At long last we have started our Black Powder Campaign. The idea is that the campaign will provide an ongoing narrative to our regular Thursday night Club battles and encourage us to try out new scenarios and of course build our armies. This week there were three battles happening and to give you an idea of how the campaign works, I’ll describe the battle that my General, Sir Sydney Ruff-Diamond was involved in.
The first part of the campaign was to randomly choose one trait for each of our Commanders. Fortunately, all of my brigadiers were ‘normal’ with the exception of my Light Cavalry commander, Rowland Hill, who came up with Timid for his aggression Trait meaning that he will have a -1 when issuing a charge order. My opponent, Wayne, or rather his General, Michel Loup, the infamous French commander also had just one Brigadier with a unique trait. One of his Brigadiers, Colonel Cantona, had the High Decisive Trait giving him the option of a re roll for failed commands but failed re rolls will result in a blunder!
We were using our own points system, which although imperfect, is quick and easy to use and allows us to put similar sized forces on the table. If you would like to know more, I’ve covered this in a previous blog here:
Tonight we were gaming with about 40 points a side.
We then chose our scenario by rolling a D6. Again, we use a simple list that I have previously posted here:
Tonight’s battle would follow the ‘Off Table Deployment’ rules.
With the scene set it was on with the battle. The British started well, deploying onto the table successfully in two turns and they quickly formed into a defensive line ready for the French. Except the French failed to arrive. On the first turn, none of the French brigades deployed and it was not until turn three that the French Army was actually on the Table.
With the French arriving so late on the battlefield, they were unable to use their superior mobility to out manoeuvre the British but found they had to commit to a full frontal assault. To make matters more difficult, whilst they were superior in Cavalry strength and Artillery, they lacked infantry support should things go wrong. Sir Sydney Ruff-Diamond had anchored his right flank against a wood, preventing any break though here by the French. He deployed all of his Cavalry on the left flank, opposing the main bulk of the French cavalry. Although out numbered, Sir Sydney was confident that the British Heavy cavalry would be up to the task of holding the French.
General Loup ordered his Cavalry forward but due to a misunderstanding ( failed order…) the French Light Cavalry found themselves leading the charge whilst the heavies sat back and watched. The British response was immediate and the Scots Greys charged into action, mauling the French Lights and pushing them back, masking their own artillery.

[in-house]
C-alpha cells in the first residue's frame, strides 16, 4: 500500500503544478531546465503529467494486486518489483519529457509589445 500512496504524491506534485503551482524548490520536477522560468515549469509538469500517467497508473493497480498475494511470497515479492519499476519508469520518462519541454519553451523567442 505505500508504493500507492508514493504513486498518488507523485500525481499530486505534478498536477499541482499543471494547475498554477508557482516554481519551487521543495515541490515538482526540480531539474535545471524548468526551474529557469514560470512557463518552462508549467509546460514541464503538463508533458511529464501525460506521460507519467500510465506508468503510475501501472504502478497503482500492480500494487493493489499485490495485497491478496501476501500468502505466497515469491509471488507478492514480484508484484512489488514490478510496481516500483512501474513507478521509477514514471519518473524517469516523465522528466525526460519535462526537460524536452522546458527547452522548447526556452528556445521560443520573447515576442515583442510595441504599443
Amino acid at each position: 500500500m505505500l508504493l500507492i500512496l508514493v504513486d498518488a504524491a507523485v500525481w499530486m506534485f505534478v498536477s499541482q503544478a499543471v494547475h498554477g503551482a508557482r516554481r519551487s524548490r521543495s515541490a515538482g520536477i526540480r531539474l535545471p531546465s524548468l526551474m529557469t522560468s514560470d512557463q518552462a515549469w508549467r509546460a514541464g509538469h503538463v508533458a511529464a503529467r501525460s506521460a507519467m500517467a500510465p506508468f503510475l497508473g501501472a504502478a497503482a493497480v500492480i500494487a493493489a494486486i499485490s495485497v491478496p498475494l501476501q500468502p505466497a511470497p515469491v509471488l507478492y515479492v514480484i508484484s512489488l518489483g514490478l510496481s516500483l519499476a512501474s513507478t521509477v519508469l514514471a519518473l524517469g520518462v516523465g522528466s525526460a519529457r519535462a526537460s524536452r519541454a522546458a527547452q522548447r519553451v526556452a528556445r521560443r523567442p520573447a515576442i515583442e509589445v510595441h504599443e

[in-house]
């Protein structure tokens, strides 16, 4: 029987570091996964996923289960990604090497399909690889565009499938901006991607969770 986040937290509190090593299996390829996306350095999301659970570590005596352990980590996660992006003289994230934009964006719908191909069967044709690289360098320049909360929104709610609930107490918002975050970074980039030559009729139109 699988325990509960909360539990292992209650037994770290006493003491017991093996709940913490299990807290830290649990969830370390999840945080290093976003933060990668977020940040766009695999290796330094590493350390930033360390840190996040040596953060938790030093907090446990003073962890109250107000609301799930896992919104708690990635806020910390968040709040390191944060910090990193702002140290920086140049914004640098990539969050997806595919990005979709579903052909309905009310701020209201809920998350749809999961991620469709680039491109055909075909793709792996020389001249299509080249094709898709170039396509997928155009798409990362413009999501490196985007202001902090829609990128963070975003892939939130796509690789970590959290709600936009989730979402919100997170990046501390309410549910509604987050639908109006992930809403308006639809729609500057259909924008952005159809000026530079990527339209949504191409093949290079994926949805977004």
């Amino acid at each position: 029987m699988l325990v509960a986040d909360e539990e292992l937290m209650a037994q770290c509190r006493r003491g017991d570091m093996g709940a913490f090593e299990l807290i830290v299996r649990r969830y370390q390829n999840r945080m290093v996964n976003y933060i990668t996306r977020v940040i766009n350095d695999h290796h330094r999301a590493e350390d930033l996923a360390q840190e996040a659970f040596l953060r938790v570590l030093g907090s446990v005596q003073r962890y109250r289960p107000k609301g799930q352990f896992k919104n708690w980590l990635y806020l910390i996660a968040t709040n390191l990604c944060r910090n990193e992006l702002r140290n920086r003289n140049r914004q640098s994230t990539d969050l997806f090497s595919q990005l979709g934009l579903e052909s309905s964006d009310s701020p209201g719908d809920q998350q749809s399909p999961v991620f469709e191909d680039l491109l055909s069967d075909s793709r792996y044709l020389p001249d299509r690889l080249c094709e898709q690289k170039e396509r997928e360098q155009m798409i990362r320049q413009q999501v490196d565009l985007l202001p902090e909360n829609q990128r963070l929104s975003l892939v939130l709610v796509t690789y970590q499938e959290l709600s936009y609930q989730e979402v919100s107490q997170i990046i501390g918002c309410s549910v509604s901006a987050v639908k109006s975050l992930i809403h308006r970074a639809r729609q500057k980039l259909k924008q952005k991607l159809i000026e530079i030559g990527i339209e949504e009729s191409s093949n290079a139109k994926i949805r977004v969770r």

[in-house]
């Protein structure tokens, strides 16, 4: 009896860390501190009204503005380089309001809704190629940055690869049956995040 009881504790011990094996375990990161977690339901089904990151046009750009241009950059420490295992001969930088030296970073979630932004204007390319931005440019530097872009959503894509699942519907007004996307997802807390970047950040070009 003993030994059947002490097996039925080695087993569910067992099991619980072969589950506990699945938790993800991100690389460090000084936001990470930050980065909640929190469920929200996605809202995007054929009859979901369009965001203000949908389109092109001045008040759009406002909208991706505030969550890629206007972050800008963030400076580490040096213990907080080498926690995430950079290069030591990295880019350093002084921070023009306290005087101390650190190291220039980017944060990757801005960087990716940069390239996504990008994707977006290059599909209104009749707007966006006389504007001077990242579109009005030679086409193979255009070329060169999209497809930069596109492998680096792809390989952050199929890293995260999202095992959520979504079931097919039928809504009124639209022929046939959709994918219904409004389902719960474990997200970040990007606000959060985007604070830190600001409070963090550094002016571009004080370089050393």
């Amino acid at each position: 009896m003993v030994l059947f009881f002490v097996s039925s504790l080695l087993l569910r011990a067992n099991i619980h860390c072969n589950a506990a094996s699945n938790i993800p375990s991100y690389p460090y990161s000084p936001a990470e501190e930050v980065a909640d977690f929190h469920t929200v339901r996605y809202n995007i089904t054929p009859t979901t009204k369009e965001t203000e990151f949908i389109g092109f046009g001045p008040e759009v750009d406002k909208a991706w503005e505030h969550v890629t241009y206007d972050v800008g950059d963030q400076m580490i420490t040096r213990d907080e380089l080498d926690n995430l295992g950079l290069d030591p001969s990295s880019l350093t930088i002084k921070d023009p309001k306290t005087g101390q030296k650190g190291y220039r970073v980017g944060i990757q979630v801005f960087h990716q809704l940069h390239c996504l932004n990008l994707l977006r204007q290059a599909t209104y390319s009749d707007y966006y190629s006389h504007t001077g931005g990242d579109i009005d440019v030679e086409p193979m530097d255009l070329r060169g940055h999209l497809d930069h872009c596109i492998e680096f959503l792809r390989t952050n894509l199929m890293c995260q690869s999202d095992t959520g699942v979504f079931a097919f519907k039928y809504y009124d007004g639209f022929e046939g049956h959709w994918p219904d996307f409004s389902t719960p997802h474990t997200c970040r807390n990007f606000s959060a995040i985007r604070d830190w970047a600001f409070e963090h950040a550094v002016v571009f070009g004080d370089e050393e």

On the right, a French Hussar unit was holding the entire British flank in position but unfortunately, despite Colonel Cantona’s decisive orders, he was unable to get his brigade into position to take advantage of the situation. So rapidly did he give orders, that eventually, some of the French blundered and moved in the opposite direction! Sir Sydney, as cool as ever, held his position, wearing the French down with artillery fire awaiting the inevitable French charge.
Once again, the French Cavalry surged forwards and once again, they were met by the counter charge of the Scots Greys. The French Heavy’s had the worst of it and even though they were led in a personal charge by none other than General Loup himself, they were pushed back, the General barely surviving the combat.
The British, encouraged by the success of the Cavalry began to edge forward into musket range and the French line started to take casualties. Goaded by the impertinence of the British and still still battle crazed from the abortive cavalry charge, General Loup ordered his infantry brigade to charge the British line. When a clear head is required, Colonel Cantona is the wrong man to have as your advisor. He too, ordered his Brigade to charge and the French Infantry smashed into the British. After some initial success, the French now paid the price for their lack of infantry. The British line held and the subsequent counter attacks allowed them to outflank the French Brigades, counter charging to great effect.
General Sydney Ruff-Diamond looked on with pride as the French were repulsed in disarray. General Loup had gambled that he could break the British line and allow his Cavalry to mop up but he had under estimated the British resolve. There was nothing left but to surrender the field.
A great start to the Campaign, with certain Commanders already making a name for themselves and in Cantona’s case, living up to the name that he had been given! Both army commanders will gain an experience point for their Army that in time will allow them to improve that traits of their commanders. The British also gained a French flag, a victory marker that will, if sufficient are accumulated, allow Sir Sydney to upgrade one of his units.
I hope that more battles will follow!